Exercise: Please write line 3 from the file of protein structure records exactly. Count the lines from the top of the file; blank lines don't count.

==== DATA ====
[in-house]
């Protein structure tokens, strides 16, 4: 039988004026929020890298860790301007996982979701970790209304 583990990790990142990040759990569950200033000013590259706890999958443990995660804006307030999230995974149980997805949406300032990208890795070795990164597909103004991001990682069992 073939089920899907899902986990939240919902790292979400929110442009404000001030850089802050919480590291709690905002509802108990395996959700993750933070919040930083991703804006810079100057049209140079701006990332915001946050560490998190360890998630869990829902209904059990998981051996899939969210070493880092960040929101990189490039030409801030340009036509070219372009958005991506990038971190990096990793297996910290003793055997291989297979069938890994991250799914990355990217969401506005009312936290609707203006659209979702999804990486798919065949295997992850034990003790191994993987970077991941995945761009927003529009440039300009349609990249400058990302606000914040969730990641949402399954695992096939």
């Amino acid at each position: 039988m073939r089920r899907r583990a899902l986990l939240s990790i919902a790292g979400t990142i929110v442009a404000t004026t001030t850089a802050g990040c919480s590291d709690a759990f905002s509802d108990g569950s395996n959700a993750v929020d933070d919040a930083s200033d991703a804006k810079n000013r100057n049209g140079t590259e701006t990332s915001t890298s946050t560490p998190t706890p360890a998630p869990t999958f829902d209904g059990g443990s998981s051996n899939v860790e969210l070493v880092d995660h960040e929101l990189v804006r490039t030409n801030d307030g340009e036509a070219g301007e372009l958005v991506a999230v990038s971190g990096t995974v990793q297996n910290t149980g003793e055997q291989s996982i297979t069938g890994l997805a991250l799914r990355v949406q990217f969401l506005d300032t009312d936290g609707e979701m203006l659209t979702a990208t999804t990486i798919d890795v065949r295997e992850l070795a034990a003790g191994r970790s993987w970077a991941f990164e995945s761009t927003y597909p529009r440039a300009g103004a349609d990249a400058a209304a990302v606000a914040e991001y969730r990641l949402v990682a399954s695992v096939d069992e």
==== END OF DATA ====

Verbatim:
């Amino acid at each position: 039988m073939r089920r899907r583990a899902l986990l939240s990790i919902a790292g979400t990142i929110v442009a404000t004026t001030t850089a802050g990040c919480s590291d709690a759990f905002s509802d108990g569950s395996n959700a993750v929020d933070d919040a930083s200033d991703a804006k810079n000013r100057n049209g140079t590259e701006t990332s915001t890298s946050t560490p998190t706890p360890a998630p869990t999958f829902d209904g059990g443990s998981s051996n899939v860790e969210l070493v880092d995660h960040e929101l990189v804006r490039t030409n801030d307030g340009e036509a070219g301007e372009l958005v991506a999230v990038s971190g990096t995974v990793q297996n910290t149980g003793e055997q291989s996982i297979t069938g890994l997805a991250l799914r990355v949406q990217f969401l506005d300032t009312d936290g609707e979701m203006l659209t979702a990208t999804t990486i798919d890795v065949r295997e992850l070795a034990a003790g191994r970790s993987w970077a991941f990164e995945s761009t927003y597909p529009r440039a300009g103004a349609d990249a400058a209304a990302v606000a914040e991001y969730r990641l949402v990682a399954s695992v096939d069992e």